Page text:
Comment Apple and Amazon have, in the wake of the grievous p0wnage inflicted on WiReD writer Mat Honan, changed their security procedures and no longer allow password changes to be made over the phone.
Much is being made of how sloppy it was for both companies to allow this to happen.
I've got worse news: this stuff has been going on for a decade or more.
I can say this with confidence because in 2001, when I worked as a consultant, I was asked into a meeting at which a very large Australian financial institution sought advice on a problem.
The problem was that famous people had been ringing its call centres and telling sob stories about how they'd lost their passwords. The famous people pleaded that, as extremely busy and important individuals, they simply couldn't remember the details of every bank account they had opened.
Of course these calls did not come from famous people. They came from scammers who, armed with a copy of Who's Who, were able to provide enough personal details about the famous people they impersonated that call centre staff were convinced they were speaking to the right person.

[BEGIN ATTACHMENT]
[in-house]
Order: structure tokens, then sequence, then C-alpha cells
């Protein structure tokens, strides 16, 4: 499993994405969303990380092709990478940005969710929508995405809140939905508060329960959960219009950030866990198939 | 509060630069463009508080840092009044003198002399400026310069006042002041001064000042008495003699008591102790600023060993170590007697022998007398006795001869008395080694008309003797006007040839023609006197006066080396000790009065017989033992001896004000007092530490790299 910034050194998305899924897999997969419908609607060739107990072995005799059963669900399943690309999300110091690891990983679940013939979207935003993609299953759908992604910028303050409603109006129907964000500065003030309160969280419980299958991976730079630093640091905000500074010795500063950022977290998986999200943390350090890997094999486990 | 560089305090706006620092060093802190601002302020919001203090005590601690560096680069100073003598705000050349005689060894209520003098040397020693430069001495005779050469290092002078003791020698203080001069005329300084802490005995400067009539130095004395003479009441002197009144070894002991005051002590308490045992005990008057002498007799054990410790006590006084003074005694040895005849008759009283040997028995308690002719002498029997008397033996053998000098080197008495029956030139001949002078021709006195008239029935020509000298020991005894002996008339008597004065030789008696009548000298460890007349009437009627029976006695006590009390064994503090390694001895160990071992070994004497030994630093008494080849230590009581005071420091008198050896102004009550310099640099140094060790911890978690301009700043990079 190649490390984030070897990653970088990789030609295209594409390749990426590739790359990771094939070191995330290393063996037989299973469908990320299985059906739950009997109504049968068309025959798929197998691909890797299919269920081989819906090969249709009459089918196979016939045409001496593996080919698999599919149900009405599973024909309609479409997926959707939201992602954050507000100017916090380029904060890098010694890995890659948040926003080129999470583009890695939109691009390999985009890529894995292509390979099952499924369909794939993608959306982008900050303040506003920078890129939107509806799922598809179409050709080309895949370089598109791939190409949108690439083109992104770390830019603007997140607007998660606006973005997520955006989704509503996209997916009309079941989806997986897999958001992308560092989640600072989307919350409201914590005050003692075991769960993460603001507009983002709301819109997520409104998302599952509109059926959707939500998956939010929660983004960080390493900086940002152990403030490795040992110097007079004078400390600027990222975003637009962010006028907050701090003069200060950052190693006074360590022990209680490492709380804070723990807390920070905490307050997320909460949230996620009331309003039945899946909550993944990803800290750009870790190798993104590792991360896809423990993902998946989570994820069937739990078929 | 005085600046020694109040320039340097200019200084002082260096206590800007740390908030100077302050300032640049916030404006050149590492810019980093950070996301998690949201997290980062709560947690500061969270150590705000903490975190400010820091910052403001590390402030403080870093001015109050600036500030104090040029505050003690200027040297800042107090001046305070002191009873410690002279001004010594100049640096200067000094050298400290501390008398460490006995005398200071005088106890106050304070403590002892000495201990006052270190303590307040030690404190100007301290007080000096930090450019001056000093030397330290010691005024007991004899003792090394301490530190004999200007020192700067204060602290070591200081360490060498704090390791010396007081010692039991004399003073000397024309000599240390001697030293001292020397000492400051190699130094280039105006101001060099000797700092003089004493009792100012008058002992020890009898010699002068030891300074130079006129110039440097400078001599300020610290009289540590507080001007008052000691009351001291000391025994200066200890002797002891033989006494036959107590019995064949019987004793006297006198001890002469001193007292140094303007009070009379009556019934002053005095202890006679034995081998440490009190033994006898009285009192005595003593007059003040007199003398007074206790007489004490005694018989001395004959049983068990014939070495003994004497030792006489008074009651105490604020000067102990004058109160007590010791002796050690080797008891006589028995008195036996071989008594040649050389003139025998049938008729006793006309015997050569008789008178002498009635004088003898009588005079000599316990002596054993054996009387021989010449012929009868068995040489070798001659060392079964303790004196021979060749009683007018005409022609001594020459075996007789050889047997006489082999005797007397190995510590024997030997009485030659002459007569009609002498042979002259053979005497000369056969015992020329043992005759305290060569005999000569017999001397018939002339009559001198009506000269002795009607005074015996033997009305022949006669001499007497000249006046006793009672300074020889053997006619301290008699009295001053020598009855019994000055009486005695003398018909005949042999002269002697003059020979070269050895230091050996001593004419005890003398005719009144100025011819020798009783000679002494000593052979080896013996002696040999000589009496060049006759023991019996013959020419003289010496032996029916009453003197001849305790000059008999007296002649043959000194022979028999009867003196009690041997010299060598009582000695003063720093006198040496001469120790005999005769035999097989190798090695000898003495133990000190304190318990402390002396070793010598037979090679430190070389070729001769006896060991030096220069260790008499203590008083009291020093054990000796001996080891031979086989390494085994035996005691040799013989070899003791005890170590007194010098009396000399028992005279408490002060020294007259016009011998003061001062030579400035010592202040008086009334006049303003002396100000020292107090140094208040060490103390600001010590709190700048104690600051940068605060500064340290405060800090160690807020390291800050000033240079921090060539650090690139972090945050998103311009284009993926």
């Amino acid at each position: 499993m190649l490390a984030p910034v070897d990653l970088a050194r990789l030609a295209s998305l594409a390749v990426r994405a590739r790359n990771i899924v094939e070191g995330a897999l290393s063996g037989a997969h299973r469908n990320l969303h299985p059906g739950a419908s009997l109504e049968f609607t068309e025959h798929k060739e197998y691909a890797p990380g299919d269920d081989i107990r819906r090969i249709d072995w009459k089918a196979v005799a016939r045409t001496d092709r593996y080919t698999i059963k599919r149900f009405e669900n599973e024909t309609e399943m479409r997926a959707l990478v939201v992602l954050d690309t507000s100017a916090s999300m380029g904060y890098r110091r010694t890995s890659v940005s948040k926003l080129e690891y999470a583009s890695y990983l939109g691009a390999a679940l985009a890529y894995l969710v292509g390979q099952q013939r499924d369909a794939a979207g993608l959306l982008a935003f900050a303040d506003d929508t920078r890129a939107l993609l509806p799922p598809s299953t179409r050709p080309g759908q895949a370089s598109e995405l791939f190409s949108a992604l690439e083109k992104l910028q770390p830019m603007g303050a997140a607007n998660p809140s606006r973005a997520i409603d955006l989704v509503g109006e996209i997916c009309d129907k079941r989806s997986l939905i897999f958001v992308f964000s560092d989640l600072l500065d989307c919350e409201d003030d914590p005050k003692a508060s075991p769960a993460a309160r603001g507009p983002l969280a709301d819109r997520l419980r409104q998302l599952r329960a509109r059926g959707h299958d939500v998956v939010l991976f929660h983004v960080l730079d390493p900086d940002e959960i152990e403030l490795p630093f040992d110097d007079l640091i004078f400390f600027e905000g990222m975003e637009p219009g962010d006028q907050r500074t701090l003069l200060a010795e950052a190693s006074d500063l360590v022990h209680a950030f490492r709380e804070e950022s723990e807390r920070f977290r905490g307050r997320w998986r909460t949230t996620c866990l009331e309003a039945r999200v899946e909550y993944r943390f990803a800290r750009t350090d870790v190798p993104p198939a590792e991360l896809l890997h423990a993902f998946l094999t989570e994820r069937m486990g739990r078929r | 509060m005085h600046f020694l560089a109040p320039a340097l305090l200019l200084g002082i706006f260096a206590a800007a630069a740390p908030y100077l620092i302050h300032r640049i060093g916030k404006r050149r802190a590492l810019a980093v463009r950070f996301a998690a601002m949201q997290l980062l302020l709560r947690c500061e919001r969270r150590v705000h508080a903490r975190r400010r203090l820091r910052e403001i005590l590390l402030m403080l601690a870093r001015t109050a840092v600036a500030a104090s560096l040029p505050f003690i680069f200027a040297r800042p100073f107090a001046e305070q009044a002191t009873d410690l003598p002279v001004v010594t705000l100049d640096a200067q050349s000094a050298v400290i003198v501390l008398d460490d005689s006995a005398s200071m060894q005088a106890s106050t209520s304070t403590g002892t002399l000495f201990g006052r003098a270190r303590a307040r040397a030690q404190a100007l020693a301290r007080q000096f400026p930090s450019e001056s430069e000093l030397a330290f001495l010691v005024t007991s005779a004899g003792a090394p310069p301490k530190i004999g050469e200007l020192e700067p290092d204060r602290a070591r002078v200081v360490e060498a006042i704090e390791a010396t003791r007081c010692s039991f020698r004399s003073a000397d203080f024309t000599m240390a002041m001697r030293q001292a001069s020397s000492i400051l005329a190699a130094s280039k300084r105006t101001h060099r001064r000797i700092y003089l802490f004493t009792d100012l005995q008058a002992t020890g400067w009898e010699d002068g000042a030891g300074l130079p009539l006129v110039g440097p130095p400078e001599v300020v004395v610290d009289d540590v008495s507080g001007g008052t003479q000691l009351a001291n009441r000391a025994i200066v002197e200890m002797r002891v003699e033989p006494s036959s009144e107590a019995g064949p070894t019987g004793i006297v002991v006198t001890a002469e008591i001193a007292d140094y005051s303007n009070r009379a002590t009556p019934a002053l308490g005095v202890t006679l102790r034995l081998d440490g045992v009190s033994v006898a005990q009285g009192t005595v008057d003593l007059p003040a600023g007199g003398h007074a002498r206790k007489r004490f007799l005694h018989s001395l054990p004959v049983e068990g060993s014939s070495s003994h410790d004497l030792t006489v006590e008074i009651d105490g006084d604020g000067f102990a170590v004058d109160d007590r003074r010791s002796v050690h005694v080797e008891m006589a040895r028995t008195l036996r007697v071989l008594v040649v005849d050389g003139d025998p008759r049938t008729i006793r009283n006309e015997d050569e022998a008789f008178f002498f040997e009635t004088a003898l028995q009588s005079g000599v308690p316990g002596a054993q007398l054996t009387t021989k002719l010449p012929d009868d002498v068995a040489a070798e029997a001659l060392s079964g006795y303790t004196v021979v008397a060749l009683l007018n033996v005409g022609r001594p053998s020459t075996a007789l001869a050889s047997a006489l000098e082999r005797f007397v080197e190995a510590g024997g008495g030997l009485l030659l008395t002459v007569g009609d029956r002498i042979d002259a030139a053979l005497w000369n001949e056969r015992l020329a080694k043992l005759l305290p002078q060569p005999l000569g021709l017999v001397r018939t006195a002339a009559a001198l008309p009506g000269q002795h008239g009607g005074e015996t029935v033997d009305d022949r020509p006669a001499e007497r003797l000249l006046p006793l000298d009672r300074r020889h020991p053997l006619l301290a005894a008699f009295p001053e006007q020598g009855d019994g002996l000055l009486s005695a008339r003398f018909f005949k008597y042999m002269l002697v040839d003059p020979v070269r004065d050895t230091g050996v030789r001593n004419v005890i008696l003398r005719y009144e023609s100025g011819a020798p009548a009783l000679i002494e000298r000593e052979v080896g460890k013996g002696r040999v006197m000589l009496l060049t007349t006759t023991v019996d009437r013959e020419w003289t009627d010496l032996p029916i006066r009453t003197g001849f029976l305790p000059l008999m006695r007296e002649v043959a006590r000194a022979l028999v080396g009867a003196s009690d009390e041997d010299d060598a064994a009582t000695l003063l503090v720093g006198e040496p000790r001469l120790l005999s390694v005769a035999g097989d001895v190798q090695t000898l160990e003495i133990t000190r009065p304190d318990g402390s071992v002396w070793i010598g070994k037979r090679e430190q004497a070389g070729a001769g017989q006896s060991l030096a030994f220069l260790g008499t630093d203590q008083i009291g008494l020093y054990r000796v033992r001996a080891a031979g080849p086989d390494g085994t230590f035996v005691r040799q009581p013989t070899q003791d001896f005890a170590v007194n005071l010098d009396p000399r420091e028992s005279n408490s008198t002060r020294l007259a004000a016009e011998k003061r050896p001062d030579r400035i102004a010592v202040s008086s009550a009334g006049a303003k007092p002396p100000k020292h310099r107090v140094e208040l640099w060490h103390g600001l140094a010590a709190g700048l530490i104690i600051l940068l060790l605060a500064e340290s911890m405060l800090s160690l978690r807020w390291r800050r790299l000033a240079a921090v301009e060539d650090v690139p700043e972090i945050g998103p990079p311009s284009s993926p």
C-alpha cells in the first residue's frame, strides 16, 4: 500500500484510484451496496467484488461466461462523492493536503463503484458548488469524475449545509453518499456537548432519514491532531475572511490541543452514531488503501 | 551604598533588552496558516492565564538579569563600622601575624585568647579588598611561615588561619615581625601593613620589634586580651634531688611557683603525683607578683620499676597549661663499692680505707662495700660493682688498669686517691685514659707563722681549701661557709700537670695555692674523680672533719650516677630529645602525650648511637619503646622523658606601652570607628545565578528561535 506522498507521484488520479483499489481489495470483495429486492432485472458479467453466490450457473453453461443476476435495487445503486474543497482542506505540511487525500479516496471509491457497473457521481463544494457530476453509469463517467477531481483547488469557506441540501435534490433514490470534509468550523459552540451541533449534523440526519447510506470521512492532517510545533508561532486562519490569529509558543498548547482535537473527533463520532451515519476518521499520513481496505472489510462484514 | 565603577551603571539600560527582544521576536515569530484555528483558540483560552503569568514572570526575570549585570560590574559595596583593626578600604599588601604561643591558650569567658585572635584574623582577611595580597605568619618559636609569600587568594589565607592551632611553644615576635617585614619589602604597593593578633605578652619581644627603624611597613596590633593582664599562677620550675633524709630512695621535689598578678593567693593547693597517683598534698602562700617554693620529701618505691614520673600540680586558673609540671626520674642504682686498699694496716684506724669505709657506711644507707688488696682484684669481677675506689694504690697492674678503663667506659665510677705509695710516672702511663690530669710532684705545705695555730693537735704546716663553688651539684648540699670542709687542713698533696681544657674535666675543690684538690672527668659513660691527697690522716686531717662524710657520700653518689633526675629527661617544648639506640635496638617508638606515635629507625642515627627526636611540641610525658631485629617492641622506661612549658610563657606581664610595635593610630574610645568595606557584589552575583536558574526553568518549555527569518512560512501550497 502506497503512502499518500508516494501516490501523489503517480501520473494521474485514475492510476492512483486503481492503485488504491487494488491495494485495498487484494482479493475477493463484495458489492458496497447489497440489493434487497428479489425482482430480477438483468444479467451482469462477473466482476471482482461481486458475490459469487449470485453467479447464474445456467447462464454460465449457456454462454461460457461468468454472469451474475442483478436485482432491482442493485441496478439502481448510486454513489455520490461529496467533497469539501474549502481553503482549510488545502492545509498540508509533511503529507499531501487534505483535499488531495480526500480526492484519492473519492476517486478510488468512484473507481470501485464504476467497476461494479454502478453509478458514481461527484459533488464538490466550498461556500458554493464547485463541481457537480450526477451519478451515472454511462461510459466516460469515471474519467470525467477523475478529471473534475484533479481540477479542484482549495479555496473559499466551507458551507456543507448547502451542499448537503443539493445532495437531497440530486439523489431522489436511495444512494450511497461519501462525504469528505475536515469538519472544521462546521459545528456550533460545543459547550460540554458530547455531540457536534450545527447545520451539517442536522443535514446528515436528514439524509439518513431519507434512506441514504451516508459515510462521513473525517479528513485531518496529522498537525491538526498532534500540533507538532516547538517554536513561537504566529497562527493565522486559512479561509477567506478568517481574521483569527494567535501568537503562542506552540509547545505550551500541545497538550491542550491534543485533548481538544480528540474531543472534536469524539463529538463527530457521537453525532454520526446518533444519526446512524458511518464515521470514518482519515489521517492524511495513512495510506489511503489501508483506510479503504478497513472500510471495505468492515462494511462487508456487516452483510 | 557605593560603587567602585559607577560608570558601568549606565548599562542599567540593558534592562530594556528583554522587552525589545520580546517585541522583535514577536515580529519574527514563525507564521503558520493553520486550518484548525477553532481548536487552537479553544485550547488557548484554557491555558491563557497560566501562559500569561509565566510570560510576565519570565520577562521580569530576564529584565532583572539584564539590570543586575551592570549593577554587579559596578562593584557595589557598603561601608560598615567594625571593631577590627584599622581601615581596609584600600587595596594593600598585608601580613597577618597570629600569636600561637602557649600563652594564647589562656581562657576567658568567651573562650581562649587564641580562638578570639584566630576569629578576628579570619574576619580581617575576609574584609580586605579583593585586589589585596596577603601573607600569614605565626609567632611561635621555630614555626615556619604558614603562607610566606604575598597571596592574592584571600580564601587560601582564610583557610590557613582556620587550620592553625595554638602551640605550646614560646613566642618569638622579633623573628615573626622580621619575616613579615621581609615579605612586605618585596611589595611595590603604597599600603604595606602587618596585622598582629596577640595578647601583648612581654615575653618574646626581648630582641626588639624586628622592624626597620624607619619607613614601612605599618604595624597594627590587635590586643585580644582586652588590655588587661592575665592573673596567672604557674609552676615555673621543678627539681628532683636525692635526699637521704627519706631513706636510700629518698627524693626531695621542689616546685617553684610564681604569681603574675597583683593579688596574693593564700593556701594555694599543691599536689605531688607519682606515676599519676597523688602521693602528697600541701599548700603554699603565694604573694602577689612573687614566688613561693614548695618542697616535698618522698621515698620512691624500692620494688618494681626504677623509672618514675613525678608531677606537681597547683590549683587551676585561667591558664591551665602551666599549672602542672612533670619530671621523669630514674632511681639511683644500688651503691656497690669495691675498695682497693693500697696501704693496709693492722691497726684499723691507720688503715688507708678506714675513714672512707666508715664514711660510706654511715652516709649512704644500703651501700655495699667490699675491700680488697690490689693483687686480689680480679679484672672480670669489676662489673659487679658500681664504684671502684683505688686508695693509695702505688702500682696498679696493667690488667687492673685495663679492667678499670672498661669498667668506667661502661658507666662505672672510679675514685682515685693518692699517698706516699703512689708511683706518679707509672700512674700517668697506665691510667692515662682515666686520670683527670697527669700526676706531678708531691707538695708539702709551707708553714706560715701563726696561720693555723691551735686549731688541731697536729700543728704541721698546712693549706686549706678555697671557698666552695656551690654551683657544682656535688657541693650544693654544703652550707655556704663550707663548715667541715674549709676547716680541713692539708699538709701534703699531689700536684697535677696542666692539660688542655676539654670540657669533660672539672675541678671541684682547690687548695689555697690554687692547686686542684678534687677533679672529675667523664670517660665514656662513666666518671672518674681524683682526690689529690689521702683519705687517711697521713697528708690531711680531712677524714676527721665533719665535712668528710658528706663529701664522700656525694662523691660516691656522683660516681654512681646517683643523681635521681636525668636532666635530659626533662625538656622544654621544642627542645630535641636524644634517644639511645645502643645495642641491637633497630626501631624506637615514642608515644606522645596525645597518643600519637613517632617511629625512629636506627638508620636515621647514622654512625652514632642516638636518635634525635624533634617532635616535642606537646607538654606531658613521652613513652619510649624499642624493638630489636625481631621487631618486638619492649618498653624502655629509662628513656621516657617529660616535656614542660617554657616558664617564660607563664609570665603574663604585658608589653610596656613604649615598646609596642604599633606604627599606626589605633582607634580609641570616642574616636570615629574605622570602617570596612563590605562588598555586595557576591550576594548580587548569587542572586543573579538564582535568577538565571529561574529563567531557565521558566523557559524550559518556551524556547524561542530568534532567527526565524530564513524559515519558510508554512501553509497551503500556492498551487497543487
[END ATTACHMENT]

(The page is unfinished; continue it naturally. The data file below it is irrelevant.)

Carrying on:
The financial institution, which has of late been talking up its can-do attitude, was left with a collection of angry, high-profile, customers threatening to take their business elsewhere.
Over the last decade I have also, for what it is worth, spent a bit of time mixing with the call centre and customer service communities. Say what you like about both (we’ve all had some horrid times in queues) but in my experience folks in those fields are like anyone else inside a business: they have a sincere desire to do the best they can within the constraints of the policies and budgets at their disposal.
When I told the above story to call centre folks, they agreed that this kind of thing goes on, but added that call centre agents should be trained to avoid it.
The bank, for what it’s worth, hardened up its authentication procedures to stop this kind of thing from happening again.
Which leaves the “problem” Amazon and Apple have addressed in a fact a known way to scam call centres that has, even in the far antipodes, been something customer service professionals have been on top of for a decade.
That two of the mightiest tech companies have such poor processes is therefore a cause for some serious eyebrow-raising. Throw in the fact that two-factor authentication is now easier than ever to deliver, thanks to SMS, and the failure looks inexcusable. ®